Tying the Knot? 9 Financial Considerations for YouJuly 25, 2016
In all the hustle and bustle of planning your dream wedding, don’t neglect to discuss how your finances will change once you’re married.
Before and after you tie the knot, you must establish budget guidelines upfront with your fiancée, and decide how you will best manage a financially responsible future. In order to not run into issues with unmanageable wedding costs, financial baggage on either side of the marriage, or divorce settlement issues from previous marriages, you and your spouse need to have a candid conversation about how you will blend your assets.
9 things to consider
- Wedding costs- According to a study by The Knot last year, the average U.S. wedding cost around $30,000 in 2015. This number is around $5,000 more expensive than five years ago, so it has become more and more important for you to decide how much you and your fiancée would like to spend on rings, how elaborate you’d like your wedding to be, how many personalized themes/elements you’d like to incorporate in the ceremony and reception, and when it would make the most sense to hold the ceremony (different prices depending on the demand in different seasons—Fall weddings are gaining popularity as of late).
- Joint or separate bank accounts?- After tying the knot, your financial advisor can assist in helping you decide what’s needed to combine accounts (checking, savings, money market). You can also add your new spouse to your IRA. You might prefer to maintain separate accounts for some things, but a good rule of thumb is to maintain one joint account to cover shared expenses (mortgage, car, childcare, etc.)
- Who will pay the bills? - Decide who will manage your checkbook and who will be responsible for paying bills. It helps to join together and create an annual budget, a plan for possible lay-offs, and a plan for your eventual retirements.
- Debts- How much debt are you bringing to the marriage?... What about your spouse?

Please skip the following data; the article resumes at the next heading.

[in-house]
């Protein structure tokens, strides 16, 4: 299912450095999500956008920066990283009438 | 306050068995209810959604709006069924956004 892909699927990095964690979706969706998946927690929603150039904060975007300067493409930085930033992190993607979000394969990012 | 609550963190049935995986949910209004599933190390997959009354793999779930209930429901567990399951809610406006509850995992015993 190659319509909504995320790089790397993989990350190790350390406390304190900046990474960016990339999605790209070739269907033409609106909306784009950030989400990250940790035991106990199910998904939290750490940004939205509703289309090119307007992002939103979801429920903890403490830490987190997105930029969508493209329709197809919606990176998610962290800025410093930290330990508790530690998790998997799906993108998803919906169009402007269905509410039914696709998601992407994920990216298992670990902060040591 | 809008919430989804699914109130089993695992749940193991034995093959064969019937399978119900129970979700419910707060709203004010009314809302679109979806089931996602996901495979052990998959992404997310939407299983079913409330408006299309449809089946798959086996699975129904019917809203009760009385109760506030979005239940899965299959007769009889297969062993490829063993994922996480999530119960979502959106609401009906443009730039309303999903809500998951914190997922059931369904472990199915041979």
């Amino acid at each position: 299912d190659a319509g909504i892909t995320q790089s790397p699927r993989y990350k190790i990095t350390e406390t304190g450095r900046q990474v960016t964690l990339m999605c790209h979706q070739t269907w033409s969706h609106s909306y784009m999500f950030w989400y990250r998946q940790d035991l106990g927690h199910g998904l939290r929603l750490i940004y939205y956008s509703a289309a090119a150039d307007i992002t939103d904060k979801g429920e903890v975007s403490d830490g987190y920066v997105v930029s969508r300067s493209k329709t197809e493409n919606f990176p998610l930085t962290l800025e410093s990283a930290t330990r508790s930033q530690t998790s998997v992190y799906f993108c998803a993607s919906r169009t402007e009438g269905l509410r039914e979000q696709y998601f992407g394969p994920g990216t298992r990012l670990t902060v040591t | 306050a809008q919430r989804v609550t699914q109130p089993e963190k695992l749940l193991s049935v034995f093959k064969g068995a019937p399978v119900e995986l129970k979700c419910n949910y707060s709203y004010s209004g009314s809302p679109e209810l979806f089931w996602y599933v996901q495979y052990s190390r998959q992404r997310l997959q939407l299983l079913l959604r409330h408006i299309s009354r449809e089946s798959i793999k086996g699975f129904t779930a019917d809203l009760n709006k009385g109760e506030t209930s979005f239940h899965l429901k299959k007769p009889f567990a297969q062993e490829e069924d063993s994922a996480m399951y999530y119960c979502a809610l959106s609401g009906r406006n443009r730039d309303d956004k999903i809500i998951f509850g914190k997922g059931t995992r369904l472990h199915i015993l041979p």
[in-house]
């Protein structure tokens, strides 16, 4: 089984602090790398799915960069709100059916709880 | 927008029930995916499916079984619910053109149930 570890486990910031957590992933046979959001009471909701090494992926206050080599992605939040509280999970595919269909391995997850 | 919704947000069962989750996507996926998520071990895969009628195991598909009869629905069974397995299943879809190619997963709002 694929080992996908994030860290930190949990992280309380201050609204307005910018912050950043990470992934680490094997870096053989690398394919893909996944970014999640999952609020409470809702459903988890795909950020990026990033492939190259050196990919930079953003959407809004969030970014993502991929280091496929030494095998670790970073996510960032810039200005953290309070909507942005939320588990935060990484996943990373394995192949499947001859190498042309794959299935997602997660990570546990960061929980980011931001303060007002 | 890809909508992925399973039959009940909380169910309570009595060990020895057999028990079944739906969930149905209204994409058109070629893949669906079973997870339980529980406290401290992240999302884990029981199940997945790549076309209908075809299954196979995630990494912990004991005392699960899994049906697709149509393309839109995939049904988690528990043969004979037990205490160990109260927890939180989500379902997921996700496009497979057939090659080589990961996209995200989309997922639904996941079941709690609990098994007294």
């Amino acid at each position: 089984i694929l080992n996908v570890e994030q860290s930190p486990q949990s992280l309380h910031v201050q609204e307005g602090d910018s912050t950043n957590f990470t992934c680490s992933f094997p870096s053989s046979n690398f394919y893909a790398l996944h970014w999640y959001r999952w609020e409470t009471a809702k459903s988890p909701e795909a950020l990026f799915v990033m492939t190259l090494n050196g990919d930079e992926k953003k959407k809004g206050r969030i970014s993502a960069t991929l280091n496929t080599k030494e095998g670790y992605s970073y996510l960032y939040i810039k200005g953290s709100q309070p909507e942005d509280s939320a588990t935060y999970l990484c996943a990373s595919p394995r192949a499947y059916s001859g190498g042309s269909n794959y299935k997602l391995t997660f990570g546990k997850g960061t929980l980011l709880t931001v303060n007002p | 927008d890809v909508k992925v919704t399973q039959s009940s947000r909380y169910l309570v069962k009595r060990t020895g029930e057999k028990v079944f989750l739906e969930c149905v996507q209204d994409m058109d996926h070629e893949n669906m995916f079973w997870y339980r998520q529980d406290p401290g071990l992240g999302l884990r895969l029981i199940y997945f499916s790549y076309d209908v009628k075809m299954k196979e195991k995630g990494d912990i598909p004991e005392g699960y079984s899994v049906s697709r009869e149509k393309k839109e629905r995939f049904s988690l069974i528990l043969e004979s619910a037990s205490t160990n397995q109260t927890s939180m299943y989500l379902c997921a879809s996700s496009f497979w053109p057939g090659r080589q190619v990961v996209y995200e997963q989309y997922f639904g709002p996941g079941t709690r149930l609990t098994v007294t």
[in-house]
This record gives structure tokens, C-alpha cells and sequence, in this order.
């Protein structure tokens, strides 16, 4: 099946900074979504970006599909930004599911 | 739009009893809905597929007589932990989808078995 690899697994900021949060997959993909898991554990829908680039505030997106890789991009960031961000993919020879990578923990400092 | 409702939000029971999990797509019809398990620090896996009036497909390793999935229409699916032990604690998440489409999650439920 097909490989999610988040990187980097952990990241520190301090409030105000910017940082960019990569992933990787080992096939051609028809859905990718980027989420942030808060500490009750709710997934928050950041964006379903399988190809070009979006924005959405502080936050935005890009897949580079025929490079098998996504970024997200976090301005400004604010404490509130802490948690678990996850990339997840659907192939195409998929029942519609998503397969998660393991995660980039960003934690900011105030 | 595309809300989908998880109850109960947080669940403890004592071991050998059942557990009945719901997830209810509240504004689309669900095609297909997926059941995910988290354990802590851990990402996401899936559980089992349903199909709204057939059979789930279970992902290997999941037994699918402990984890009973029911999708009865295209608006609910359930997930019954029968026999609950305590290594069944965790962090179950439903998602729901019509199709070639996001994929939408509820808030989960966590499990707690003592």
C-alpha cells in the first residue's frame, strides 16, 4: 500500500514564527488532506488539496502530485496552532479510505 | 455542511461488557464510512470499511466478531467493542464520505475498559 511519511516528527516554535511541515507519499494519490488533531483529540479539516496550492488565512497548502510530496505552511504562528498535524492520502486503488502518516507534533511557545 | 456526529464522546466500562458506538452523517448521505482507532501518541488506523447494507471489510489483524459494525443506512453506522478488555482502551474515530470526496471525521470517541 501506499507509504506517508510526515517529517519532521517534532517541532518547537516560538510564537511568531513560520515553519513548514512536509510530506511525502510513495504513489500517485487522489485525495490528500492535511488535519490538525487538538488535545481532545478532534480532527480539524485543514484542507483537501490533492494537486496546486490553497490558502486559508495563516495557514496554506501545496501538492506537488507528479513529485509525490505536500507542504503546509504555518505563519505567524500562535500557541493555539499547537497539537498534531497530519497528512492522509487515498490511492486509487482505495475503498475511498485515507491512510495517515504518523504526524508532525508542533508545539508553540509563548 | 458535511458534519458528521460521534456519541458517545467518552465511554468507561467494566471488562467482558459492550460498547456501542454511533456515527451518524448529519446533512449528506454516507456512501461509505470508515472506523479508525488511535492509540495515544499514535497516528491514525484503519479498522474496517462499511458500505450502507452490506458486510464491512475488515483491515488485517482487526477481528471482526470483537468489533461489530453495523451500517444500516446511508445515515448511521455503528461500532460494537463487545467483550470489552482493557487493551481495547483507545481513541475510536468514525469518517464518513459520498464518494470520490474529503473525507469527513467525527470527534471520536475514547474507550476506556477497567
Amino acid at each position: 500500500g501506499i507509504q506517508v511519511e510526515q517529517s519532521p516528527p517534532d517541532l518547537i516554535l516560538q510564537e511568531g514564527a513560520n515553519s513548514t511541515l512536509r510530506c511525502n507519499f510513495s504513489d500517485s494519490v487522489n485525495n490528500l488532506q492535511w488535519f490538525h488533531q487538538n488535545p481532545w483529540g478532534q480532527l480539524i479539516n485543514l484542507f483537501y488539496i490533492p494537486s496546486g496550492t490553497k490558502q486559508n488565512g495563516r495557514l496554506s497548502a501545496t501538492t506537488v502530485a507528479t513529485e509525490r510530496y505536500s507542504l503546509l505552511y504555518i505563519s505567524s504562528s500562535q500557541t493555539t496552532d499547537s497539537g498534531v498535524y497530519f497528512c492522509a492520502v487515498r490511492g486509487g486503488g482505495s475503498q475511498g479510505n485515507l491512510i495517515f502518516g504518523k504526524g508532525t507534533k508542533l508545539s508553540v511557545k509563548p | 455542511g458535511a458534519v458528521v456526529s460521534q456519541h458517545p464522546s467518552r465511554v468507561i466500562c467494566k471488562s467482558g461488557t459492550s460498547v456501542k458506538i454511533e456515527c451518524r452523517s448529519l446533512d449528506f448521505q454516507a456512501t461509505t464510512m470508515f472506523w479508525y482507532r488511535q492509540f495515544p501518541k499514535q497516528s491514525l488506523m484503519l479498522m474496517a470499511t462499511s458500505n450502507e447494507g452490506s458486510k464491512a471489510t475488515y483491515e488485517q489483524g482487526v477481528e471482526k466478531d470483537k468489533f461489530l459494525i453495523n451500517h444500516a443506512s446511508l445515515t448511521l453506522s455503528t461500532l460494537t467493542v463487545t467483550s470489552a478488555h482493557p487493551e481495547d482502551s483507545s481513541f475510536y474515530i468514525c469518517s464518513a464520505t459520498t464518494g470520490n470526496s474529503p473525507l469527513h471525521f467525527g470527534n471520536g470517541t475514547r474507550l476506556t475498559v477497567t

- Savings- How much of your savings are you using to defray the cost of your wedding? How much is your spouse contributing? How much will you have leftover, if any?
- Credit Ratings- If you’re coming into the marriage with a less than average credit rating, make sure your spouse is aware. Consider how you might offset your (or your spouse’s) debts and liabilities moving forward.
- Employee benefits- You might consider getting rid of duplicate health care or life insurance coverage, as well as updating your insurance policies and retirement plans to reflect your new beneficiary.
- Divorce Settlements- If this is not your first marriage, you need to consider any debts you have with your ex-spouse as well as any child support obligations, alimony payments or insurance premiums that you are bound to under the terms of a divorce settlement agreement.
- Deeds, wills, and powers of attorney- Branching off divorce settlements, are there changes you need to make regarding beneficiaries on your deeds, wills, and power of attorney documents?
Our blog, “Choosing Your Tax Filing Status: Married Filing Jointly vs. Separately” is a worthwhile read. What you need to know above all else is that married filing separate almost always results in more taxes because the brackets are not in line with the single brackets and couples will be forced to divide all of their deductions as a result.
Our other blog, “Did you get Married this Year? Tax Tips for Newlyweds,” can help enlighten you and your spouse about the process of changing your name(s), updating your withholdings and coordinating your fringe benefits.
Don’t let one of the happiest days of your life be clouded by financial considerations, but make sure that your wedding is not excessively lavish if your budget cannot handle it, and be sure to have a candid conversation with your loved one about how your finances will change once you tie the knot.